-           negative comments about food are handled sensitively and appropriately

-           prior to snack/meal time, consideration and modifications are made for children with food allergies, lactose intolerance, dietary regulations, religious and cultural requirements

-           leftover food is used in future preparations (example, may be composted).



-           meditation, yoga and other relaxation methods may be used in nap/rest time

-           modifications are made for individual children based on their needs.



-           family expectations of toileting and toilet training are respected and reinforced by the program (example, preferences for cloth or paper diapers are honoured)

-           adaptations are made for children whose families teach washing rather than wiping, using only one hand for toileting.


Personal grooming

-           all children are complimented on appearance

-           children's questions and comments about skin colour, hair texture, physical features, dress, etc. are responded to openly and in a manner which facilitates understanding and respect.




-           images accurately reflect people's lives, both working and being with their families are displayed

-           images of women and men are shown doing jobs in the home and jobs outside the home

-           women and men are shown doing a variety of jobs, including factory work, hairdressing, sales, doctor, teacher

-           images of elderly people are shown doing different activities

-           images of differently abled people of various backgrounds are shown at work and with their families

-           images of diversity in family styles are shown, single mothers and single fathers, extended and inter-generational families, same-sex parents, interracial families, differently abled families.




-           children are exposed to a variety of languages, including sign and Braille

-           multi-lingual books are available

-           books in the child's native language are available

-           books reflect the lives of people from a range of racial and cultural groups and include people with disabilities and from all classes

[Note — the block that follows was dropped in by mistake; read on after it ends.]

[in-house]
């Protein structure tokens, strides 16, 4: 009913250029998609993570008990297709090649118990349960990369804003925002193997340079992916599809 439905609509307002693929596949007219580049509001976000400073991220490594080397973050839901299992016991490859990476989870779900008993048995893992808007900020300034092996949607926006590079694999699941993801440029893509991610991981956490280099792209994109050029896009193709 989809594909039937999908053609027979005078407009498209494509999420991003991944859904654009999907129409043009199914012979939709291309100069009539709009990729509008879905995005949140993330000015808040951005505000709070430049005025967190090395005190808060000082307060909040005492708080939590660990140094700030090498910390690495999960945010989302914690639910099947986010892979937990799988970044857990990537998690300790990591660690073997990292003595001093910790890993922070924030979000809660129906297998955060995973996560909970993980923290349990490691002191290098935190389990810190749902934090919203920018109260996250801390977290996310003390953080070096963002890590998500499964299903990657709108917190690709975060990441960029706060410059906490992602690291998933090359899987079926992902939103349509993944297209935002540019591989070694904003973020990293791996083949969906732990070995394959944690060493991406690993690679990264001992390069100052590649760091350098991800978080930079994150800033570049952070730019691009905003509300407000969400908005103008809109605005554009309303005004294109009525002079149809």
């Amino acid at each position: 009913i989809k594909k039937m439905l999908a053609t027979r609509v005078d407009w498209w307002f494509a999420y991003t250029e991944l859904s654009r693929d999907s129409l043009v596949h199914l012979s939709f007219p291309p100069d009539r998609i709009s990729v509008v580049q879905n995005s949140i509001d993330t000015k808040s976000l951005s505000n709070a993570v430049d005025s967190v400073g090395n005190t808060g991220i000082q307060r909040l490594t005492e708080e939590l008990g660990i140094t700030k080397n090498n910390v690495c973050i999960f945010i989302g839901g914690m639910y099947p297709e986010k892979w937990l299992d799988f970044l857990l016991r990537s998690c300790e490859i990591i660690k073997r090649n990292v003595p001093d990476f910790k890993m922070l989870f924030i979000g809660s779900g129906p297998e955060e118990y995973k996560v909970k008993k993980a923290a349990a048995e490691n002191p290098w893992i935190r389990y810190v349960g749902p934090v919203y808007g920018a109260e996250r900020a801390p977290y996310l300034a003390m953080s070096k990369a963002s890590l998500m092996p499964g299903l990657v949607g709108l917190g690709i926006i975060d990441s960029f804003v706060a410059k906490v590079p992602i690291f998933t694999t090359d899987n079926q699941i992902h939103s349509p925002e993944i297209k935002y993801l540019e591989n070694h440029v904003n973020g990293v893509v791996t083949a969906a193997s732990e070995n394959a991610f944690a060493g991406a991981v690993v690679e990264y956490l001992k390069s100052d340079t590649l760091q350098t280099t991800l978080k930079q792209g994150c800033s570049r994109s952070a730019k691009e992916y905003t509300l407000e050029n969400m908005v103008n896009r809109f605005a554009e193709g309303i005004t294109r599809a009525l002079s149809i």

-           books used are free of cultural, racial, gender and other stereotypes

-           visual props are used to balance shortcomings or enhance context of books

-           staff pick up on verbal and non-verbal communication of all children and respond similarly with girls as with boys,  with differently abled children as with abled children, with children of all colours, cultures and classes.


ACTIVITIES (Fine and Gross Motor, Learning and Creative)


-           all children are offered encouragement to use of gross motor equipment (girls as well as boys, abled children as well as children with disabilities)

-           staff provide adapted opportunities for children with disabilities to interact actively and independently with materials and with other children

-           children's cultural and individual learning styles are respected by the program and staff adapt activities.




-           tan, brown and black paper, paint, collage materials, play dough and skin-tone crayons are available

-           natural materials are used to make art

-           children's art is used for functional as well as decorative purposes

-           scissors and other art materials are adapted for use by children with disabilities and other special needs

-           all children are encouraged to express themselves through art (boys as well as girls, abled children as well as children with disabilities).




-           all children are encouraged to express themselves through music/movement (e.g., boys as well as girls, abled children as well as children with disabilities)

-           children are exposed to and learn songs and simple dances from a variety of cultures

-           musical instruments reflect a wide range of cultures

-           music selection is varied in rhythms, instruments, and language.




-           pictures and photographs of all types of homes and buildings in the community and in the world are displayed

-           girls are encouraged as much as boys to play with blocks